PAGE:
Biomass growth of the white-rot fungi Auricularia auricula-judae on cheese whey
Monday, April 28, 2014
Exhibit/Poster Hall, lower level (Hilton Clearwater Beach)
Cristiane Vieira Helm, Embrapa Florestas, Colombo, Parana, Brazil, Lucas M. Alcantara, Departamento de Biotecnologia, Universidade Federal da Bahia, Vitoria da Conquista, Brazil, Bruno dos S. A. F. Brasil, Laboratory of Biochemical Processes, Embrapa, Brasilia/DF, Brazil, Bruno G. Laviola, Laboratory of Genetic and Biotechnology, Embrapa Agroenergia, Brasilia/DF, Brazil and Felix G. de Siqueira, Laboratory of Biochemical Processes, Embrapa Agoenergia, Brasilia/DF, Brazil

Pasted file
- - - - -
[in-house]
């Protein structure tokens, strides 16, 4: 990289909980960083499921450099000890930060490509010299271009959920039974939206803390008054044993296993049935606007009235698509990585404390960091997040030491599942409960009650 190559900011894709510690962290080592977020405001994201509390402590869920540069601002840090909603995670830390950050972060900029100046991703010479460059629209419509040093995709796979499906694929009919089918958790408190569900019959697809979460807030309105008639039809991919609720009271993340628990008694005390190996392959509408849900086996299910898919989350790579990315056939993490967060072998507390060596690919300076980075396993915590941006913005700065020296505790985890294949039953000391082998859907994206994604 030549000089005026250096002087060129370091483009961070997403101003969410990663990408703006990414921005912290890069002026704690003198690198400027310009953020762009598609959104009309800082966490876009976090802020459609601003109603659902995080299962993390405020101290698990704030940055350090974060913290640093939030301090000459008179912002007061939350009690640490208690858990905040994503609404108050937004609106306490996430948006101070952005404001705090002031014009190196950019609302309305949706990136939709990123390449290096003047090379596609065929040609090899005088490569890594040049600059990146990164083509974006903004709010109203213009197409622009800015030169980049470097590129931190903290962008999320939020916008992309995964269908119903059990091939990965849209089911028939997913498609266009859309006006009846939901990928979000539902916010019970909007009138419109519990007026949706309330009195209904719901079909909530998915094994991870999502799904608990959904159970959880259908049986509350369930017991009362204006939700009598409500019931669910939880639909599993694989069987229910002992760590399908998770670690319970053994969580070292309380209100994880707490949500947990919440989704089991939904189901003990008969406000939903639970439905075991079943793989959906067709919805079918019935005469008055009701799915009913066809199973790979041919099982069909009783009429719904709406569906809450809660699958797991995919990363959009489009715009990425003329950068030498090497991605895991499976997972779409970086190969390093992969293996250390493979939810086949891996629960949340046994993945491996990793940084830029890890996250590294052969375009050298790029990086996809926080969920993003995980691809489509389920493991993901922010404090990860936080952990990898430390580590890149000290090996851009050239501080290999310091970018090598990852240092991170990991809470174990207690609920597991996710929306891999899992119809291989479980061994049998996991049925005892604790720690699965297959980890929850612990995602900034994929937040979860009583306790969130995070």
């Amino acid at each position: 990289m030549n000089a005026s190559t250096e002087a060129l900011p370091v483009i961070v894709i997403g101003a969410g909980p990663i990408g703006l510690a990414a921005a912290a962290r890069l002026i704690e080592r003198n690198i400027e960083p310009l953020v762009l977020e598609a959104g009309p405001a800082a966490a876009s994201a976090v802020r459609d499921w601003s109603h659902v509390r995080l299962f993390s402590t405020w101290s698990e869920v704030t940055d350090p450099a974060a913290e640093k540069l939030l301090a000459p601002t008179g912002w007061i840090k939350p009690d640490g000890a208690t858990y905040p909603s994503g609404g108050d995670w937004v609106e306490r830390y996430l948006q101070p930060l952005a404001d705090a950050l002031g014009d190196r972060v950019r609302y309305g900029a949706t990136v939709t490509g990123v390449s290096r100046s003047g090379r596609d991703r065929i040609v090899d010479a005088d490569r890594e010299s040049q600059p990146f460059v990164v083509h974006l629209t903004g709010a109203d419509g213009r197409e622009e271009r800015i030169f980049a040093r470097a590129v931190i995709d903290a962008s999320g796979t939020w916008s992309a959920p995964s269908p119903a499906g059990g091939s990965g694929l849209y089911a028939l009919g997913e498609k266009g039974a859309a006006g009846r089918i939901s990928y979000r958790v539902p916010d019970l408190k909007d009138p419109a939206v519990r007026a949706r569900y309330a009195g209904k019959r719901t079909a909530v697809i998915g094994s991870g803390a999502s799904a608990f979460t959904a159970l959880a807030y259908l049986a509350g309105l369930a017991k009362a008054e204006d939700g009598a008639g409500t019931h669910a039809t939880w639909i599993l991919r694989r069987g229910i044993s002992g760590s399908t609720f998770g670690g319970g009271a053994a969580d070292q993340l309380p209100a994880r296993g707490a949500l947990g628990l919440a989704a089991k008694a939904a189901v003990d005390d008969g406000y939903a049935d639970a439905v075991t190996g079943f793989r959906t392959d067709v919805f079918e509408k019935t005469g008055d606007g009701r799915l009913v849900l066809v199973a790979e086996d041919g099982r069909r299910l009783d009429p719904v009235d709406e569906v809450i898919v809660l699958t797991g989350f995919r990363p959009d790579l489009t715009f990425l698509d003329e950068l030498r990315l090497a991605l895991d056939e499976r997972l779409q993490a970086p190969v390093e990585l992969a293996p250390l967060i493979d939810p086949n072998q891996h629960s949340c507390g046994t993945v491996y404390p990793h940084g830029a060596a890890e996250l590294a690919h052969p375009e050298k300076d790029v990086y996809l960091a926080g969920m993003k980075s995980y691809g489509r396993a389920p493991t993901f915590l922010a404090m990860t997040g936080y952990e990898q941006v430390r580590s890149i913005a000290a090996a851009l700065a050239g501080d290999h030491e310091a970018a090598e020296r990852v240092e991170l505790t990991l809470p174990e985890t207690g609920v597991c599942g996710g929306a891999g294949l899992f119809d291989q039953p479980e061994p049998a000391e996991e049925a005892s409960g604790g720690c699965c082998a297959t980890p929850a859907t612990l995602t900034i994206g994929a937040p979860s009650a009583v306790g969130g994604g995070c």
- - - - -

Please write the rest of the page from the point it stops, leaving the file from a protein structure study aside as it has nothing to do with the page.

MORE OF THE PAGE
Biomass biological pretreatment is a “soft” alternative to physical or physicothermal and chemical methods. White-rot fungi (basidiomycetes) have a higher affinity for lignin and hemicelluloses, selectively degrading them faster than cellulose. Among the main sub-products of the dairy industry, cheese whey is obtained after milk’s casein precipitation and thousands of liters are produced everyday. It is an interesting alternative as input for fungi culture medium preparation and a source for ethanol production (yeast) when supplemented with sucrose or soluble sugars coming from lignocellulosic biomass previously pre-treated enzymatically. This study aimed to evaluate the biomass production of the white-rot fungi Auricularia auricula-judae CCB-349 in submerged culture using whey and synthetic culture medium (control). We evaluated the consumption of carbohydrates, total organic carbon, total nitrogen and pH values. Biomass was evaluated for its chemical composition, determination of amino acids and fatty acids. Results (on dry basis) were 15.72% and 24.61% protein; 4.11% and 4.94% fatty acid; 9.37% and 7.13% ash; 60.24 and 50.72 % of total carbohydrates, for the whey and synthetic media, respectively. Amino acid profile was satisfactory and unsaturated fatty acids predominated. The yield of biomass was statistically different for both whey and synthetic media (0.052 and 0.017 g.L-1.h-1, respectively). As an extension of this work, ongoing experiments (Embrapa Agroenergy) are using whey to replace water (biomass wetting) in the pre-biological treatment of sugarcane bagasse and elephant grass in order to obtain fermentable sugars using Auricularia auricula-judae and other white-rot fungi such as Pleurotus ostreatus and Ganoderma lucidum.